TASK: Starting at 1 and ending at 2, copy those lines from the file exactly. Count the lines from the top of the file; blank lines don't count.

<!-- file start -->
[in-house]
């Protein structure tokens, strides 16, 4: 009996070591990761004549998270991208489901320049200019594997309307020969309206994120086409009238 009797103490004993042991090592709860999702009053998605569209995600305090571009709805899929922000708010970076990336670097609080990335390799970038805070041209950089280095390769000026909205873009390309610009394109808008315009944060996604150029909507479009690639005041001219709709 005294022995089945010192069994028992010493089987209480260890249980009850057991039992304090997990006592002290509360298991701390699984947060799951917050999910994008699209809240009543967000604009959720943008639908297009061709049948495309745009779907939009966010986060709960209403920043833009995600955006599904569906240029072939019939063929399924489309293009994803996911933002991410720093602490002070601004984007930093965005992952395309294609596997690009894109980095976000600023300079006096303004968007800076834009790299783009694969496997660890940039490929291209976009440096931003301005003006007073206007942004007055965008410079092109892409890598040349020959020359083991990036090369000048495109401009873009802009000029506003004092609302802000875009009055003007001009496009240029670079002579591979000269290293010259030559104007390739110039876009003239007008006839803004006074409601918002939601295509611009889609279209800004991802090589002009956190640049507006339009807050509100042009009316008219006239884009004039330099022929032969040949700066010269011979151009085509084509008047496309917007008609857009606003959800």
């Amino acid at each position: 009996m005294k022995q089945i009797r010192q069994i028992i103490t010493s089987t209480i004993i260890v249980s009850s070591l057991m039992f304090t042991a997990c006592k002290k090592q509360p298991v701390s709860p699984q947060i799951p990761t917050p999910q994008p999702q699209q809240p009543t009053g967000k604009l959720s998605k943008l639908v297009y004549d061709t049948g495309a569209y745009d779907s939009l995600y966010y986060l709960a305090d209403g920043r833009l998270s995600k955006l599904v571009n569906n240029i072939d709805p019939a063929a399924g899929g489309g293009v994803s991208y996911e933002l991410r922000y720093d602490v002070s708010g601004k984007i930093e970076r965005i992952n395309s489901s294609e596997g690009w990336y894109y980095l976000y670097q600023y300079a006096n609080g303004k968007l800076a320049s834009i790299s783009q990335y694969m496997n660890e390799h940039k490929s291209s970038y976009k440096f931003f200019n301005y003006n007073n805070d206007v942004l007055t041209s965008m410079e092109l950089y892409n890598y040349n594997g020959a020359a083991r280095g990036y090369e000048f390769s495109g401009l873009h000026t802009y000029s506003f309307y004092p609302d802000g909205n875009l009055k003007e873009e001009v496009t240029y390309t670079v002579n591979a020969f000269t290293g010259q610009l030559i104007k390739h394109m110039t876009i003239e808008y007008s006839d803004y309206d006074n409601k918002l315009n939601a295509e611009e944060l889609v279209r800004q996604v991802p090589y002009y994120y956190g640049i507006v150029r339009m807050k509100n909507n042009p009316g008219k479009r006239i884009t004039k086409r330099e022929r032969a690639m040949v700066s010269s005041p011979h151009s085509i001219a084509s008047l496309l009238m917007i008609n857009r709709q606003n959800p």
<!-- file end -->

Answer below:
[in-house]
């Protein structure tokens, strides 16, 4: 009996070591990761004549998270991208489901320049200019594997309307020969309206994120086409009238 009797103490004993042991090592709860999702009053998605569209995600305090571009709805899929922000708010970076990336670097609080990335390799970038805070041209950089280095390769000026909205873009390309610009394109808008315009944060996604150029909507479009690639005041001219709709 005294022995089945010192069994028992010493089987209480260890249980009850057991039992304090997990006592002290509360298991701390699984947060799951917050999910994008699209809240009543967000604009959720943008639908297009061709049948495309745009779907939009966010986060709960209403920043833009995600955006599904569906240029072939019939063929399924489309293009994803996911933002991410720093602490002070601004984007930093965005992952395309294609596997690009894109980095976000600023300079006096303004968007800076834009790299783009694969496997660890940039490929291209976009440096931003301005003006007073206007942004007055965008410079092109892409890598040349020959020359083991990036090369000048495109401009873009802009000029506003004092609302802000875009009055003007001009496009240029670079002579591979000269290293010259030559104007390739110039876009003239007008006839803004006074409601918002939601295509611009889609279209800004991802090589002009956190640049507006339009807050509100042009009316008219006239884009004039330099022929032969040949700066010269011979151009085509084509008047496309917007008609857009606003959800």